The temporal dynamics of implicit processing of non-letter, letter, and word-forms in the human visual cortex.
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The decoding of visually presented line segments into letters, and letters into words, is critical to fluent reading abilities. Here we investigate the temporal dynamics of visual orthographic processes, focusing specifically on right hemisphere contributions and interactions between the hemispheres involved in the implicit processing of visually presented words, consonants, false fonts, and symbolic strings. High-density EEG was recorded while participants detected infrequent, simple, perceptual targets (dot strings) embedded amongst a of character strings. Beginning at 130 ms, orthographic and non-orthographic stimuli were distinguished by a sequence of ERP effects over occipital recording sites. These early latency occipital effects were dominated by enhanced right-sided negative-polarity activation for non-orthographic stimuli that peaked at around 180 ms. This right-sided effect was followed by bilateral positive occipital activity for false-fonts, but not symbol strings. Moreover the size of components of this later positive occipital wave was inversely correlated with the right-sided ROcc180 wave, suggesting that subjects who had larger early right-sided activation for non-orthographic stimuli had less need for more extended bilateral (e.g., interhemispheric) processing of those stimuli shortly later. Additional early (130-150 ms) negative-polarity activity over left occipital cortex and longer-latency centrally distributed responses (>300 ms) were present, likely reflecting implicit activation of the previously reported 'visual-word-form' area and N400-related responses, respectively. Collectively, these results provide a close look at some relatively unexplored portions of the temporal flow of information processing in the brain related to the implicit processing of potentially linguistic information and provide valuable information about the interactions between hemispheres supporting visual orthographic processing.
Published Version (Please cite this version)10.3389/neuro.09.056.2009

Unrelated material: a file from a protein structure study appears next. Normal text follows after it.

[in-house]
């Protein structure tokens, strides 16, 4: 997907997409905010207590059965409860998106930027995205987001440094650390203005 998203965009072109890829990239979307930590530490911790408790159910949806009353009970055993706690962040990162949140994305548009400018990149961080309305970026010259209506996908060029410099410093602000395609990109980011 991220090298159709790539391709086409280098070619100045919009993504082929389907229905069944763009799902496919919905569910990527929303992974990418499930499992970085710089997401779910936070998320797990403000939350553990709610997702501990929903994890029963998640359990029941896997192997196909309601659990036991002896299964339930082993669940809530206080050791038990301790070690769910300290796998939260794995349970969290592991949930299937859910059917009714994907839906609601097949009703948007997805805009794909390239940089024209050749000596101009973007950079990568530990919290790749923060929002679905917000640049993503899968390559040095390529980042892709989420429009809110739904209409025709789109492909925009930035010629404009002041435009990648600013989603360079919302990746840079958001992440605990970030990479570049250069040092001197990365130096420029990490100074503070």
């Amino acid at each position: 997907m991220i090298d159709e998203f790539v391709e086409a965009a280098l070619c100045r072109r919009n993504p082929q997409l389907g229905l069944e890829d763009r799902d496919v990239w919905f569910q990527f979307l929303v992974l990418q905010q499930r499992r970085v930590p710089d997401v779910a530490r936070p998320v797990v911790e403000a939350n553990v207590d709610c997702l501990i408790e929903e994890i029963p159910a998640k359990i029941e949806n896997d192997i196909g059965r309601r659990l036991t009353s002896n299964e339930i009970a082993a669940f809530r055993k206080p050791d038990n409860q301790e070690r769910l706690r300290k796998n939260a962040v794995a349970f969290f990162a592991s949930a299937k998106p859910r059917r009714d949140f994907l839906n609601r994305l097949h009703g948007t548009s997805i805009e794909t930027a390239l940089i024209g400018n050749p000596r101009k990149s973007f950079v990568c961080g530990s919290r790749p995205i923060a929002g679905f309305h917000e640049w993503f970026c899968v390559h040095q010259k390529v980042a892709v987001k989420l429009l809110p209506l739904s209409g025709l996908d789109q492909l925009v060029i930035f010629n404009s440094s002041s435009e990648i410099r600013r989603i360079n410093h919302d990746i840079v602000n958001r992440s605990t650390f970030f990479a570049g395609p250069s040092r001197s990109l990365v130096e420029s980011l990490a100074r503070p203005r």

Publication InfoAppelbaum, Lawrence G; Liotti, Mario; Perez, Ricardo; Fox, Sarabeth P; & Woldorff, Marty G (2009). The temporal dynamics of implicit processing of non-letter, letter, and word-forms in the human visual cortex. Frontiers in human neuroscience, 3(NOV). pp. 56. 10.3389/neuro.09.056.2009. Retrieved from https://hdl.handle.net/10161/20737.
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Associate Professor in Psychiatry and Behavioral Sciences
Greg Appelbaum is an Associate Professor in the Department of Psychiatry and Behavioral Sciences in the Duke University School of Medicine. He is a member of the Brain Stimulation Division of Psychiatry, where he directs the Human Performance Optimization lab (Opti Lab) and the Brain Stimulation Research Center. Dr. Appelbaum cor
Professor of Psychiatry and Behavioral Sciences
Dr. Woldorff's main research interest is in the cognitive neuroscience of attention. At each and every moment of our lives, we are bombarded by a welter of sensory information coming at us from a myriad of directions and through our various sensory modalities -- much more than we can fully process. We must continuously select and extract the most important information from this welter of sensory inputs. How the human brain accomplishes this is one of the core challenges of modern cognitive neuro
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